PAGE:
I've written a lot about working out and about cooking recipes. The former I do quite a lot, the latter not enough. It's well-known that you don't get the results you want at the gym and in your physique unless you eat the right food to begin with. But what is the right food?
I've been following recipes from the Hairy Dieters Cookbook for a few years now. The meals are packed with meat and vegetables- protein and vitamins. These recipes are perfect for if you're trying to lose weight (which I now am) and also if you're building muscle (which I always have been).
I've been cooking them few and far between, though. And I've been relying on chicken stir-fry, chicken fajitas and omelettes for too long. It's time to vary things up and include a bit more veg. Hence, for a month I'll hammer the Hairy Dieters book, trying out the breakfasts stews and pies. I'll also try the recipes that came with my soup-maker, and I'll write them all up here. Throughout this I'll get to the gym as much as possible and see what PBs I can beat. Let's see if I can get my weight under 70Kg again.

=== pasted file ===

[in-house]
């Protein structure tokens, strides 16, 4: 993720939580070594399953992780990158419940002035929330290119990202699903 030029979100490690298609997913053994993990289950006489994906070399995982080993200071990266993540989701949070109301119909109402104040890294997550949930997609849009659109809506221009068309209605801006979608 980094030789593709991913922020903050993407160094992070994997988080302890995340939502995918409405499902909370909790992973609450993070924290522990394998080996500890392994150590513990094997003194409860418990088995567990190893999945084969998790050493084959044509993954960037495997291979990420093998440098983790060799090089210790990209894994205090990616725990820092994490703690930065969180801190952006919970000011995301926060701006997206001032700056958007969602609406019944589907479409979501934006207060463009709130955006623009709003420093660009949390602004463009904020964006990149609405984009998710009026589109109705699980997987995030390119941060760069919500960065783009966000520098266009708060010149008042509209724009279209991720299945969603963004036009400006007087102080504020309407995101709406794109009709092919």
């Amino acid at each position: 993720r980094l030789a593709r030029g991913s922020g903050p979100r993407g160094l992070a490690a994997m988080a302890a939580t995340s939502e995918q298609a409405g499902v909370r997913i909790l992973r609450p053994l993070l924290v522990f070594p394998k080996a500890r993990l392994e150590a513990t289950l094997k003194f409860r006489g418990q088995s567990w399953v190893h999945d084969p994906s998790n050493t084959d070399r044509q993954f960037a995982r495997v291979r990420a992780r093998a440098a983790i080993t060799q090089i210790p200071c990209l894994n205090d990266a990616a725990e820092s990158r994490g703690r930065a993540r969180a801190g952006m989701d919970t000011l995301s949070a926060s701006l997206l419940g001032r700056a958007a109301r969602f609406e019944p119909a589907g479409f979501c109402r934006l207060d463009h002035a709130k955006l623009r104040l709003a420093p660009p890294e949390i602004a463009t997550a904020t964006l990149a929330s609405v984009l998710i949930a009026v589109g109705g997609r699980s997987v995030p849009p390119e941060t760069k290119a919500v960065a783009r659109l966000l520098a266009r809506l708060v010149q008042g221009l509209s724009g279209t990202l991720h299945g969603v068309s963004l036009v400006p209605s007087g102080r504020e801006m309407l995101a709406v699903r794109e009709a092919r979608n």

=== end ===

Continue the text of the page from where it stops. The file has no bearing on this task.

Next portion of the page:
Cooking a meal, from writing a shopping list of ingredients through to sitting down and eating it, is a process that contains its fair share of steps. For most people those steps are quite straightforward, but for those of us with disabilities that may take a little more effort than people realise. Writing a shopping list may be a necessity (it is for me) but through trial and error you learn to not just write down the ingredients you need but also to check you have the right equipment- for example a meat recipe might require string, or a soup recipe might require a ladle. You learn through time, whether learning disabled or not, to watch out for minor problems along the way. But these problems can be overcome through practice- hence this project.
In a month, I hope to be a lot sharper and a more competent chef.